BYU physics professor named fellow by National Science Foundation

Gus Hart, a professor of physics in Brigham Young University’s College of Physical and Mathematical Sciences, was recently named an American Competitiveness and Innovation Fellow by the National Science Foundation.

The award will help fund Hart’s research efforts, providing $600,000 over a five-year span. Hart received the award primarily for his international research collaborations and his work with student assistants from underrepresented gender and ethnic groups.

The fellowship expanded upon and extended an NSF grant of $300,000 over three years that Hart had received previously.

Hart will use the funding to continue his research of how atoms organize in materials, particularly metallic alloys. His research team will focus on developing lightweight magnesium alloys that could potentially be used in automobiles. Such a material would make cars lighter and, therefore, more fuel-efficient.

Hart also plans to research ways to improve the performance of platinum and palladium. These metals are most often used in the catalytic convertors of automobiles, which reduce the toxicity of engine emissions and account for over roughly 40 percent of the world’s platinum and palladium usage. However, both elements are also frequently fashioned into jewelry, which Hart says his research would make tougher and more durable.

Hart’s research team at BYU works in collaboration with three other groups around the globe. Using the university’s supercomputer, Hart and his team develop “virtual experimental” models of various alloys, which are then physically created by a partner lab in South Africa.

“We use the supercomputer to create simulations of different alloys,” Hart said. “[Our collaborators] are the ones who actually make and test them after we send them the models. We have to work together.”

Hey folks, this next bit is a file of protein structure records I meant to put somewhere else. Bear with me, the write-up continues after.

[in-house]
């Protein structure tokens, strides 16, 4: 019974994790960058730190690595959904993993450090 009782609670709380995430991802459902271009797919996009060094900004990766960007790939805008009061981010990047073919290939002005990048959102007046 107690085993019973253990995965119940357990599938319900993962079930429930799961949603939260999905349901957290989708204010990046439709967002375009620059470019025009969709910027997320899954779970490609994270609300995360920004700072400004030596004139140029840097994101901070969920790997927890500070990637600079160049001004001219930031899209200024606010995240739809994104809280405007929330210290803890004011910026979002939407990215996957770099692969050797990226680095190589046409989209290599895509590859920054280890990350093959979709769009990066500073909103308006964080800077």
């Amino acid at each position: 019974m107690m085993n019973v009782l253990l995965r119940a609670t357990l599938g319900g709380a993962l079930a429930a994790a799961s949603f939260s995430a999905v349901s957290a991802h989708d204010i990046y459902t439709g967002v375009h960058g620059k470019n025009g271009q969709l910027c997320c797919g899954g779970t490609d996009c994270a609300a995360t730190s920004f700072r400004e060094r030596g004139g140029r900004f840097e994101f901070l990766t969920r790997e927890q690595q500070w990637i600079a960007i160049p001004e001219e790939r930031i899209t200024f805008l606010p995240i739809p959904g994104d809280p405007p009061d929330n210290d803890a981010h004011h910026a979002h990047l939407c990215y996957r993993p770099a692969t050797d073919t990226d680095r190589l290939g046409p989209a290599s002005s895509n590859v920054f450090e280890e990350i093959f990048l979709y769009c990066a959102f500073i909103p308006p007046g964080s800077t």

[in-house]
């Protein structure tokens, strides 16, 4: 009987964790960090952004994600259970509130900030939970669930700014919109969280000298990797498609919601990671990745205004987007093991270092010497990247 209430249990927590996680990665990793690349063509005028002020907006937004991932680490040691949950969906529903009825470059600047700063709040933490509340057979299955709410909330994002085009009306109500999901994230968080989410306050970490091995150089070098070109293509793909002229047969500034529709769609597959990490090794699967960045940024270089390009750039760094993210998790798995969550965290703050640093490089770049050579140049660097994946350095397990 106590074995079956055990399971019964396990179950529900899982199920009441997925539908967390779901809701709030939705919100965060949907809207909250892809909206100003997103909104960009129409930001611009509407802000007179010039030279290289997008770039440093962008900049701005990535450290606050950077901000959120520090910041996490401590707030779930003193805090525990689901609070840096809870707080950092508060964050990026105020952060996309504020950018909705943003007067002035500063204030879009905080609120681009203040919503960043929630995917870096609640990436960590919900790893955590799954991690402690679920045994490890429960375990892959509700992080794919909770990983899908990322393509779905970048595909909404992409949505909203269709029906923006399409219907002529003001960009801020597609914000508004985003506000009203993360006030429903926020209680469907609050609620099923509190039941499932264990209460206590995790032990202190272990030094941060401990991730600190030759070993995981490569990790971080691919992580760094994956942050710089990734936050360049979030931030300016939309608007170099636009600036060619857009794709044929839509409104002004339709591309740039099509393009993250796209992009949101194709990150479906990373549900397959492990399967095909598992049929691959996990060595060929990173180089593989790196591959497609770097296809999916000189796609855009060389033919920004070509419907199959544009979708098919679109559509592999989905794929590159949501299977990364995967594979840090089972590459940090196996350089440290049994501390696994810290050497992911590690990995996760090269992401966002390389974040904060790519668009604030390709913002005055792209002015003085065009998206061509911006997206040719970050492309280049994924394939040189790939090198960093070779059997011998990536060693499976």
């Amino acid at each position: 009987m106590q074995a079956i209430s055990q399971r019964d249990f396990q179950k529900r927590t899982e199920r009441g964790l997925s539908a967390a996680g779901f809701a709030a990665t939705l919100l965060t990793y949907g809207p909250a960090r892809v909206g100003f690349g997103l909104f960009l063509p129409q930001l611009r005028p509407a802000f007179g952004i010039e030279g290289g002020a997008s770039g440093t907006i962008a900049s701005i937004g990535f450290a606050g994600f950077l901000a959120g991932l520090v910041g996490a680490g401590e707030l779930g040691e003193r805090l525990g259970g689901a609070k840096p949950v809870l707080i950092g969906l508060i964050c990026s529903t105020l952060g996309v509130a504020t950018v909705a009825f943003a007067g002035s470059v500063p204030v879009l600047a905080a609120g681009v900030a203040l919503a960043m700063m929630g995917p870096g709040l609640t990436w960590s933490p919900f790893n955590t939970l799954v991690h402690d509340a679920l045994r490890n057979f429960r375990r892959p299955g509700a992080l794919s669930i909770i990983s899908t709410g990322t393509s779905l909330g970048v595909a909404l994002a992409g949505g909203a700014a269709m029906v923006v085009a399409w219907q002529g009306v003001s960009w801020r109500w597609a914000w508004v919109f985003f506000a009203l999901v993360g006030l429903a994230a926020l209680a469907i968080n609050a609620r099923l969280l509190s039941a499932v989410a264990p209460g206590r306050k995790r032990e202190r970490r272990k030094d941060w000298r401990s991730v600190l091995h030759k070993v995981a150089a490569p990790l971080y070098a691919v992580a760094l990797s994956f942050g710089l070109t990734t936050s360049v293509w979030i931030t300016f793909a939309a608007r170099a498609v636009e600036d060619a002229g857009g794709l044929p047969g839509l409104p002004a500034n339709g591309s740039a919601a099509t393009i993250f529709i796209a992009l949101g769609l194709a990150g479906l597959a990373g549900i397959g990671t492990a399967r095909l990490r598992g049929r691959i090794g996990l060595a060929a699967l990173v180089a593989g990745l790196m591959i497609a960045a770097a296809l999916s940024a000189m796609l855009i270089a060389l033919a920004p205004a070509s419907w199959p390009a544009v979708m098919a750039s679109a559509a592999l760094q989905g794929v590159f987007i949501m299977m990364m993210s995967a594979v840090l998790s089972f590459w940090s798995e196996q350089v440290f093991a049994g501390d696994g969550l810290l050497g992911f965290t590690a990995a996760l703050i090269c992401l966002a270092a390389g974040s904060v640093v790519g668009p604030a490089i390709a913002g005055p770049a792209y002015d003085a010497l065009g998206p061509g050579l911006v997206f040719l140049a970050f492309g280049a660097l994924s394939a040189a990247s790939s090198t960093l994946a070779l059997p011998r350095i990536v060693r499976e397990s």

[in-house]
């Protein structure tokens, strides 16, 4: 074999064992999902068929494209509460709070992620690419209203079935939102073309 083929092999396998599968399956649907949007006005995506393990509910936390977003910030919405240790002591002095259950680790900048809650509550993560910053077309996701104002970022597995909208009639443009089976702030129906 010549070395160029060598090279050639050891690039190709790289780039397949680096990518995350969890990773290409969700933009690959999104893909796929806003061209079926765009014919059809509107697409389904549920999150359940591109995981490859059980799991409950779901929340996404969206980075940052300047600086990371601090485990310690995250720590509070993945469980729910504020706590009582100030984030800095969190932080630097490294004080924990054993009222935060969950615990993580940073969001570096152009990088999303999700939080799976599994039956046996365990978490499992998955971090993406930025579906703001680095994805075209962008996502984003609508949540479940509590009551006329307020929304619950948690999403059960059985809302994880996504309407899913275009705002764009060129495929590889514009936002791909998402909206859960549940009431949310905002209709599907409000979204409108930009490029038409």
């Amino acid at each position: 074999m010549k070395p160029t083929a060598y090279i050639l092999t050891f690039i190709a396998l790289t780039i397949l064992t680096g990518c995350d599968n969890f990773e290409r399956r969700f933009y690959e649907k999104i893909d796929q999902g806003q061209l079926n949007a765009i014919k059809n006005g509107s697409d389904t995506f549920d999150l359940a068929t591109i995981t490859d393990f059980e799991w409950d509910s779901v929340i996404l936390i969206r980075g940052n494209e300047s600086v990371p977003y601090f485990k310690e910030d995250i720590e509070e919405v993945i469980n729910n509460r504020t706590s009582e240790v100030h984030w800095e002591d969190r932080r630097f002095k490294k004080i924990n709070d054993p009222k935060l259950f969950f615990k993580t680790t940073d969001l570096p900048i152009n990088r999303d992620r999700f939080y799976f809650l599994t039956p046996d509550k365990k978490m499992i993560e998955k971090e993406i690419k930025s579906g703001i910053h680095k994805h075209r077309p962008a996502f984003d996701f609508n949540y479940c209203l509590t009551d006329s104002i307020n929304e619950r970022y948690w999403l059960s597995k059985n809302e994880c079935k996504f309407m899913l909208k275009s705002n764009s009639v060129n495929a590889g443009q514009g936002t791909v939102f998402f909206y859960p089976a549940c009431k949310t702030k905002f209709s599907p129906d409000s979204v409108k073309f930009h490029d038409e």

The ACI Fellowship is awarded based on recommendations from NSF’s Division of Materials Research. Recipients receive a monetary supplement to current grants and have those grants extended for two additional years for “special creativity,” according to the NSF.

Writer: Steve Pierce


News and Events

Image for Mystery of Haumea's Formation Solved
BYU Physics and Astronomy student Benjamin Proudfoot recently published research in the prestigious journal Nature Communications that solves the mystery of the icy dwarf planet Haumea's formation.
Image for Capturing Images at the New Mexico Observatory
Students and faculty from theBYU Astronomy and Physics department captured images from space at an observatory in New Mexico to research explaining the evolution of the universe.
Image for Sabbatical at Cambridge for Dr. Gus Hart
Dr. Hart's sabbatical propels work on new techniques for constructing interatomic potentials
Image for Dr. Steve Turley -NSF Program Officer
Dr. Turley influences the future of physics education during his time as program officer for education division of the National Science Foundation
Image for Planetarium Updates
A new and improved planetarium experience
Image for How Physics Students Thrive in a Pandemic
Ways Students have Adapted to the Pandemic
Image for New Professor Dr. Benjamin Boizelle
Dr. Boizelle brings radio astronomy to the department
Image for Dr. Dennis Della Corte launches Consortium of Molecular Design
Dr. Della Corte's computational biophysics is the heart of the new Consortium of Molecular Design
Image for Dr. Scott Sommerfeldt Awarded an ASA Silver Medal
Dr. Scott Sommerfeldt awarded the Silver Medal of the Acoustical Society of America for work in active noise control